At the beginning of applying for exchange, due to the unfortunate circumstance regarding Covid, Kwansei Gakuin (my exchange university) was unable to offer me options. Instead, UQ assisted by providing me ideas and links to options such as private accommodation/ renting, share houses, hotels and a few more alternative accommodation choices. Because I had never lived in Japan before, there was many things that I did not understand and so I spent a lot of time reading through and searching for a suitable option. Fortunately, nearing the exchange, I was contacted by both UQ and Kwansei Gakuin that Dorm accommodation options were resumed, and I had a wave of relief. My living arrangements in Japan were more than amazing. I had stayed at Global House Nishinomiya-Kitaguchi for my time there and I am very grateful to have been a resident with them. The dorm parents and other personnel there were the sweetest people who took great care in making sure we were more than comfortable and felt at home. I would definitely say that the pros most definitely outweighed the cons. The best among the pros would be the lovely dorm parents and other staff there, the cleanliness of the lounge/ bathrooms etc, the meals every Monday-Saturday/ breakfast and dinner, etc. As for the cons, I had visited another Dorm that the friends I made stayed at, and if I were to do a comparison, my Dorm did not accommodate the option of a comfortable open area to relax and spend time with others as this other dorm did. The advice I would give to future students would be to thoroughly look through what your choices of accommodations offer and make sure to also understand which accommodation type would be most suitable for yourself – such as: if you are very social, assuring you have a good environment to spend time with others or, if you know yourself to be someone who overlooks your meals when you are busy or are unmotivated to prepare them yourself every day, perhaps a dorm that provides that for you would be a better option as your health is the most important especially in a foreign country.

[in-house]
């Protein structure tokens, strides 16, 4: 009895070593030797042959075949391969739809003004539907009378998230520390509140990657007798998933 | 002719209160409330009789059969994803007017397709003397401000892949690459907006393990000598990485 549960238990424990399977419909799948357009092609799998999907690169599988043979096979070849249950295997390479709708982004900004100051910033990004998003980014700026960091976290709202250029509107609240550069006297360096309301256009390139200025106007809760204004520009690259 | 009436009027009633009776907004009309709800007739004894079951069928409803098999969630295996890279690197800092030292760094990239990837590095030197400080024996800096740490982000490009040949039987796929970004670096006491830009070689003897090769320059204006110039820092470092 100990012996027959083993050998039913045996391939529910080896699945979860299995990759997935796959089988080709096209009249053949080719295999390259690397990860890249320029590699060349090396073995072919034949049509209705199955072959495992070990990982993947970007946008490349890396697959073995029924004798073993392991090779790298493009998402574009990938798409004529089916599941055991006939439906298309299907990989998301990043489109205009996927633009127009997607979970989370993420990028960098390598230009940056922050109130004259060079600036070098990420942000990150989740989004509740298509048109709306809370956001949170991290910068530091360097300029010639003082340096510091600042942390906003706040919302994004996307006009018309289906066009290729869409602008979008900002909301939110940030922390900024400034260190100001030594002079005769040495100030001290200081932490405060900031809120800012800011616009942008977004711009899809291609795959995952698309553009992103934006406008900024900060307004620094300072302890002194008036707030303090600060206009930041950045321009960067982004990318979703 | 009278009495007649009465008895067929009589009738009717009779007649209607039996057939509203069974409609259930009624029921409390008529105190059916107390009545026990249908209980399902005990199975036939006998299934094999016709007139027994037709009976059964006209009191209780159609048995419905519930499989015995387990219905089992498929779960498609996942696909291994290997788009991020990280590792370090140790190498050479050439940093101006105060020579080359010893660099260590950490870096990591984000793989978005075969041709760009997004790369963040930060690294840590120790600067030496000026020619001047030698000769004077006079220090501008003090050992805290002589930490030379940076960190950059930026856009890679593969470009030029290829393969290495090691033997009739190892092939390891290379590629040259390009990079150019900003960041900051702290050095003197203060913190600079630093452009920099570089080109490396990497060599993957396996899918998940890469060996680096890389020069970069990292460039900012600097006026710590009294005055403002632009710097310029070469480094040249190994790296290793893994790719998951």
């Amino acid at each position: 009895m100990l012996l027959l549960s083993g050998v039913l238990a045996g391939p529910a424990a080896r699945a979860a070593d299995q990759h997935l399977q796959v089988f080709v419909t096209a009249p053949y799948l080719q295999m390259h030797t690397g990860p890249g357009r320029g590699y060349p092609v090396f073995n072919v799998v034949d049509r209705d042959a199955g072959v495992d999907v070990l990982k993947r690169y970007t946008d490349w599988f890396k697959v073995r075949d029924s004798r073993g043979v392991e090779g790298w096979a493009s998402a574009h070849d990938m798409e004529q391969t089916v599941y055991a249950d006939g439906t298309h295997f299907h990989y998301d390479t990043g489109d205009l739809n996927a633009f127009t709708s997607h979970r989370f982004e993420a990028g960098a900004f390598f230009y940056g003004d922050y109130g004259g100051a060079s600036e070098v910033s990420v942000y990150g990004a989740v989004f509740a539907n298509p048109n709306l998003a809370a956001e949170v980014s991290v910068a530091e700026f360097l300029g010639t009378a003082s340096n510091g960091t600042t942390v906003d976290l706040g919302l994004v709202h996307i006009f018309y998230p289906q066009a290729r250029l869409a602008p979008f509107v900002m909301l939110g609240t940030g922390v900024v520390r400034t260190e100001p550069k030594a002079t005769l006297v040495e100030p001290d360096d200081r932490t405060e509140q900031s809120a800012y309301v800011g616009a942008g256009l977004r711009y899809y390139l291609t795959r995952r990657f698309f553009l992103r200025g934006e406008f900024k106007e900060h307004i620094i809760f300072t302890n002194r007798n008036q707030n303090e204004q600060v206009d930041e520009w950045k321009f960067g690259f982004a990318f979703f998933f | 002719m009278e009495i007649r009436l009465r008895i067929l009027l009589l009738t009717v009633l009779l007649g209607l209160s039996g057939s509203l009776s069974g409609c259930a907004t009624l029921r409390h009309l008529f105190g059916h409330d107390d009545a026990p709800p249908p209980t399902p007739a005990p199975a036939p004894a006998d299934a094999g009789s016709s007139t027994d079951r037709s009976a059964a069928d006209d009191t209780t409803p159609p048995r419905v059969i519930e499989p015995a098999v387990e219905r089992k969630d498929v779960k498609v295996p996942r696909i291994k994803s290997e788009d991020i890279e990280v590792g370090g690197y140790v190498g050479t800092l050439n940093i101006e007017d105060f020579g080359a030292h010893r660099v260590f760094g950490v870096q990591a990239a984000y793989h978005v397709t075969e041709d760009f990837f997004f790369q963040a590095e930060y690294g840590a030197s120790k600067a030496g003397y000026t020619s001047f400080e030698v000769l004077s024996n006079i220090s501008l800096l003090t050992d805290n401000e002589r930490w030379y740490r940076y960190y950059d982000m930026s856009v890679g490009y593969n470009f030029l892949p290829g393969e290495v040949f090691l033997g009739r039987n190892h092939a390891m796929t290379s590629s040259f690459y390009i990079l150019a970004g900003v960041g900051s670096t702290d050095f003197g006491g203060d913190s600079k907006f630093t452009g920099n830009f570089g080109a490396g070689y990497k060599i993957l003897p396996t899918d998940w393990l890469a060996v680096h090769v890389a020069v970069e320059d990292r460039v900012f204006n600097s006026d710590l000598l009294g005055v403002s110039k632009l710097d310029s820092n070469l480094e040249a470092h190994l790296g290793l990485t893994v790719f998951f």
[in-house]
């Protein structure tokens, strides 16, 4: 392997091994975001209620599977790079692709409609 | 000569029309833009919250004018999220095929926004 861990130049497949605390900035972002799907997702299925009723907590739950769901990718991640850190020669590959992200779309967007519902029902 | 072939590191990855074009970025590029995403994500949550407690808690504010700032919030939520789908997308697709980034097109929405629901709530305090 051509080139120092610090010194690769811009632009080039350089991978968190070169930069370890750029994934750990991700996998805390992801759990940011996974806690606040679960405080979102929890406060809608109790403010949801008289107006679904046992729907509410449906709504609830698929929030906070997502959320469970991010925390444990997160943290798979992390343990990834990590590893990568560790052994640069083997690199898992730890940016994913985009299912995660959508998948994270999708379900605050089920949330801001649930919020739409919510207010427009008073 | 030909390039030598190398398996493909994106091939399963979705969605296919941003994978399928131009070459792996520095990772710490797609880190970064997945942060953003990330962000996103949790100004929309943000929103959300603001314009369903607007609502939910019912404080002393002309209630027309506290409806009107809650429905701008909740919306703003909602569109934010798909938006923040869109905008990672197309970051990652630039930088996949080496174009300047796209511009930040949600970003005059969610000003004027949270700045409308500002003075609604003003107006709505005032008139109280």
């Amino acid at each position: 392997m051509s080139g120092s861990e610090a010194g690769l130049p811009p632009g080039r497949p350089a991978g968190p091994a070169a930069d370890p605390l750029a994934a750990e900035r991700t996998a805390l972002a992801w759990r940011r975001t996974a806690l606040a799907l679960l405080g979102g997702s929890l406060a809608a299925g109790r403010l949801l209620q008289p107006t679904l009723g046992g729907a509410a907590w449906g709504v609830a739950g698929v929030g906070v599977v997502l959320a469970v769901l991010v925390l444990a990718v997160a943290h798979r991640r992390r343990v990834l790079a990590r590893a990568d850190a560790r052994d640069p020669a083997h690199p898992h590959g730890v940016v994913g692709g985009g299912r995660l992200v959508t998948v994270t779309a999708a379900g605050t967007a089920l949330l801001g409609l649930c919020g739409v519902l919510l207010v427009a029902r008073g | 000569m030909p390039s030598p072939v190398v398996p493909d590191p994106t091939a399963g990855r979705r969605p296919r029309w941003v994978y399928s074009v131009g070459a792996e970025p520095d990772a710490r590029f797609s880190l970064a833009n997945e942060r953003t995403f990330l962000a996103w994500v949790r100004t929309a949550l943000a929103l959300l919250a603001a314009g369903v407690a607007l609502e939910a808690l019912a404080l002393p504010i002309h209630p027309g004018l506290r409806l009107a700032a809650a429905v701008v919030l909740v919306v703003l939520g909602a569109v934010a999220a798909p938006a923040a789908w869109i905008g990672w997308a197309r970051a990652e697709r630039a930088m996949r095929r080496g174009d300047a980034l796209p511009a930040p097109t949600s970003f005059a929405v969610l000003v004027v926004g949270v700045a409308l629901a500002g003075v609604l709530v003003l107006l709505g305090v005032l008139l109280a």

It was definitely the connections I made with many individuals who all came from different parts from all around the world. The connections and bonds I’ve made on this short semester in Japan are truly, invaluable. Experiencing Japan together and what the country had to offer us, was most definitely the highlight for me.

Advice/Top Tips

My biggest advice would be to stay ON TOP of things at all times. This includes every application, paperwork and things that you must do in preparation before and after the exchange (applying for visa/ visa requirements, funding suggestions/ ideas, accommodation, health insurance/ medication, Centrelink requirements, etc). Even if you believe that there is still time, I most definitely advise that it is 100% helpful to yourself, to be on top of everything than to rush and possibly miss something very important and leave things to the last minute. Everything takes time. Being organised and having good time management, especially with how important it is to be an Exchange student, is imperative for a smooth experience. But most important of all? Is to enjoy yourself to the fullest. Don’t be afraid to try new things, to meet new people, challenging yourself to speak the language and mingle with the locals, you’d be surprised how much fun but also far it will get you. Be confident, safe and to have fun!